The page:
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Ajanta Caves details - Cave 2

The shrine doorway of cave 2 departs from the conventional doorways, of the same cave and of cave 1.
The square motif on the side of the doorway seems to be derived from doorways of other temples in India. Many motifs in Ajanta were taken from elsewhere but adapted to the shrine here.
The notable feature of cave 2 is the heavy-limbed, but swaying Avalokitesvara, with a flywhisk, who flanks the Buddha image. This feature was to develop later, far away at elephanta. The pilasters at right front interior, with squatting dwarfs in between the medallions, are exuberantly carved.
The Harati and Panchika panel at right rear of the cave; is intricate. The narrative carving of the main figures well as the attendants, including the school children, at the base, is fascinating as a domestic scene of that time.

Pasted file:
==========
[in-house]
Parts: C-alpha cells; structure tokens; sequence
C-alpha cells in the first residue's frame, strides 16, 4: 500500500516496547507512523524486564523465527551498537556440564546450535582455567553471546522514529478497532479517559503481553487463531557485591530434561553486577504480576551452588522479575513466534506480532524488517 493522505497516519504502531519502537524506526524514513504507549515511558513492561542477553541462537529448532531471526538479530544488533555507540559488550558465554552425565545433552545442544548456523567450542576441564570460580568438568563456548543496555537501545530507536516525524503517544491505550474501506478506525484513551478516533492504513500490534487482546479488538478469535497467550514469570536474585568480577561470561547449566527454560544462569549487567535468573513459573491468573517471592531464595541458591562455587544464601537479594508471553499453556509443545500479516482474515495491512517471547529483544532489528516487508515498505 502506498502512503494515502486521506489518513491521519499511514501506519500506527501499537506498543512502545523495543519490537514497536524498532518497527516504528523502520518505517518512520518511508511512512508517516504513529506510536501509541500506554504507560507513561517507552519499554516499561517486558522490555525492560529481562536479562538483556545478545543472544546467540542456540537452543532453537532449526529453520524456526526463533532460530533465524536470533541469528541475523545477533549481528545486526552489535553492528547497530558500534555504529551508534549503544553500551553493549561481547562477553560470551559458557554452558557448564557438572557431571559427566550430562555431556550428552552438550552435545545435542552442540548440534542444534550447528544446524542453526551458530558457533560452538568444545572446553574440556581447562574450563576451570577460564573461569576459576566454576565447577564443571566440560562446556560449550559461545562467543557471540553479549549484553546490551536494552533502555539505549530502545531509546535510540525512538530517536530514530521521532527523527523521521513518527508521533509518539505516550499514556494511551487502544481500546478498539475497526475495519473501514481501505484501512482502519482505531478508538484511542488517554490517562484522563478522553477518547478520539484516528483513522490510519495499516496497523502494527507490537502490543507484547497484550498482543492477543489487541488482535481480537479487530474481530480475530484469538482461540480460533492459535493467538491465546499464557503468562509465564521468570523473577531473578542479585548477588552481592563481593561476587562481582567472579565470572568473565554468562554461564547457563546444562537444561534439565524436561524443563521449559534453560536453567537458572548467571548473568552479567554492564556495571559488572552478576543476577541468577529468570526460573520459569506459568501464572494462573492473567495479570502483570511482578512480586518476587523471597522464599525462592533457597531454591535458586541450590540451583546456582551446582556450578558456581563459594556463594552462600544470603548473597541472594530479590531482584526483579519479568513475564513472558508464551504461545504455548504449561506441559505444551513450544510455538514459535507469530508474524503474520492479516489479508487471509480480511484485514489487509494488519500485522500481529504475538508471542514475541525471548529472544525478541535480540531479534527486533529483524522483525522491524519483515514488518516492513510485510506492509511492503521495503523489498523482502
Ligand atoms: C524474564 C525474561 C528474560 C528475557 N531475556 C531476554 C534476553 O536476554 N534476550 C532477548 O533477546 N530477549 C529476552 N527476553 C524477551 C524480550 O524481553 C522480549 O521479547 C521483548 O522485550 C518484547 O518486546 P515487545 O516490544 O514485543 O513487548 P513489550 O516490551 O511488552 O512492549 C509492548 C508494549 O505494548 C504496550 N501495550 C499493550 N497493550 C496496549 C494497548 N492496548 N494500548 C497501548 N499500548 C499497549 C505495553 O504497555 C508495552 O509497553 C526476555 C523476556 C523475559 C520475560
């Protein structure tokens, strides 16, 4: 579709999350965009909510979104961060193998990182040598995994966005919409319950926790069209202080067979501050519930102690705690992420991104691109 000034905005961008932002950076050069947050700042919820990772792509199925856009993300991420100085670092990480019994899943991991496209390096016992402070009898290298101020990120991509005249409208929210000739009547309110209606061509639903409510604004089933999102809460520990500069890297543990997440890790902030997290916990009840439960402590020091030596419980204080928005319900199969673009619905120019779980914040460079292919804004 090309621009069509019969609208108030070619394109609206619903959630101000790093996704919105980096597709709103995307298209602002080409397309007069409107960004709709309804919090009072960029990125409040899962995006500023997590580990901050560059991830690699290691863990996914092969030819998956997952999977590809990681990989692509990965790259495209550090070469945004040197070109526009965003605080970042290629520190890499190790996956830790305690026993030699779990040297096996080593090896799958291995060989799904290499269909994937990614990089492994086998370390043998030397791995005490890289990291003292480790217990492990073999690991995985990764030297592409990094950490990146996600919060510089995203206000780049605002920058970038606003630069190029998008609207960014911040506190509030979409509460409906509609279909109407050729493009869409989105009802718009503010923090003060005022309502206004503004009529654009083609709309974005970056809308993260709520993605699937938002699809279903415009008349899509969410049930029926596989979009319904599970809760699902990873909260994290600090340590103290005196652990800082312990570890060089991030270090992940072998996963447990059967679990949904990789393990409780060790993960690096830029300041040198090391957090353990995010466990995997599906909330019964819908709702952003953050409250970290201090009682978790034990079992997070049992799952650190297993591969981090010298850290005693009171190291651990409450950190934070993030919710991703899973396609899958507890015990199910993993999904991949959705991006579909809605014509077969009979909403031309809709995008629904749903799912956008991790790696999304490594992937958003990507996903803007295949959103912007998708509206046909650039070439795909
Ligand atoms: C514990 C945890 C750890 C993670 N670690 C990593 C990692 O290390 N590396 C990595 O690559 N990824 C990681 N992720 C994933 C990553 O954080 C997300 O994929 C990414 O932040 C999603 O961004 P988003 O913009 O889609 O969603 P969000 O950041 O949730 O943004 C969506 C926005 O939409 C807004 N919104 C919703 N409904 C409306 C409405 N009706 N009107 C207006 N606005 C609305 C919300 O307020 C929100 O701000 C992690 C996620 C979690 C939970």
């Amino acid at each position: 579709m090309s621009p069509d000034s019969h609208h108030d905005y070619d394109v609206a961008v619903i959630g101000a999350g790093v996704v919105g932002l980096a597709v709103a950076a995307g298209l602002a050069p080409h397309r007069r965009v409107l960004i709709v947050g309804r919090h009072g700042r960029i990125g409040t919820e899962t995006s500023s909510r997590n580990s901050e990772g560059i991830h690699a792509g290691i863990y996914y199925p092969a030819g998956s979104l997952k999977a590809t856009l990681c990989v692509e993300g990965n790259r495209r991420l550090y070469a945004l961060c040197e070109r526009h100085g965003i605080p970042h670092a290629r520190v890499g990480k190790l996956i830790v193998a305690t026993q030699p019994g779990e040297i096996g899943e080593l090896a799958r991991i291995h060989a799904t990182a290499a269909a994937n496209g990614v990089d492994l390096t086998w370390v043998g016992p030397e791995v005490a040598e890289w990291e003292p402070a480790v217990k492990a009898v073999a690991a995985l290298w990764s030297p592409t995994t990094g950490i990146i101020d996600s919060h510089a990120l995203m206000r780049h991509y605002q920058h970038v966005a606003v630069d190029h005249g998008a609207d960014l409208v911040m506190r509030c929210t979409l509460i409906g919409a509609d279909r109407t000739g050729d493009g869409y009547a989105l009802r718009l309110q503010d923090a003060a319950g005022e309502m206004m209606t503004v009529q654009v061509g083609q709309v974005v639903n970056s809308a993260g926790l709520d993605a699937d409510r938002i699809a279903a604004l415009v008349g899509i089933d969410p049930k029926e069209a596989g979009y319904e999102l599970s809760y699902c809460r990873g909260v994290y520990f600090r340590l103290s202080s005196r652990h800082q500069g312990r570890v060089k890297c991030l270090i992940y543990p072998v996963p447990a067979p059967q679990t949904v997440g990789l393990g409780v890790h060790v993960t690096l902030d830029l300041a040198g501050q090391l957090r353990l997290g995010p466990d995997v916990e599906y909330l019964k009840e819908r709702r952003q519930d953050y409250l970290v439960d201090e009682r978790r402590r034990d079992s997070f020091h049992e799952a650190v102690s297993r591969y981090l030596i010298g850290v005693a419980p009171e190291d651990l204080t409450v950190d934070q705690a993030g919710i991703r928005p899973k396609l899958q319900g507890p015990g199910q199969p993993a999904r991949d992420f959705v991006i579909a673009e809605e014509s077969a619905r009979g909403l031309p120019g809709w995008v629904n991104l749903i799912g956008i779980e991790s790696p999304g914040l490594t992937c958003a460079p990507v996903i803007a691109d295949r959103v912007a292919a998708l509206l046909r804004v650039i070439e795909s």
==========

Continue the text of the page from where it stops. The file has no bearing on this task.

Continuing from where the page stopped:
One of the few surviving ceilings, with charming decorations, is in cave 2.The skill with which painters lay down on scaffoldings for long years, to paint these pictures, is reminiscent of the way Michelangelo suffered physical strain while painting the ceilings of the Sistine Chapel in the Vatican in Rome.
The wall showing the Thousand Buddha's is a large painting, which overwhelms one with its detailed multiplication.
This panel shows graceful cylindrical figures of the end of the 4th century A.D. going towards the shrine.
The rhythmic movement of the princess starting off the movement on the swing is on the wall of the right hand corridor. The innocent face and the bursting youth of the girl, shows the change Buddhist idea of the 5th century A.D. that physical vitality itself leads ultimately to illumination.

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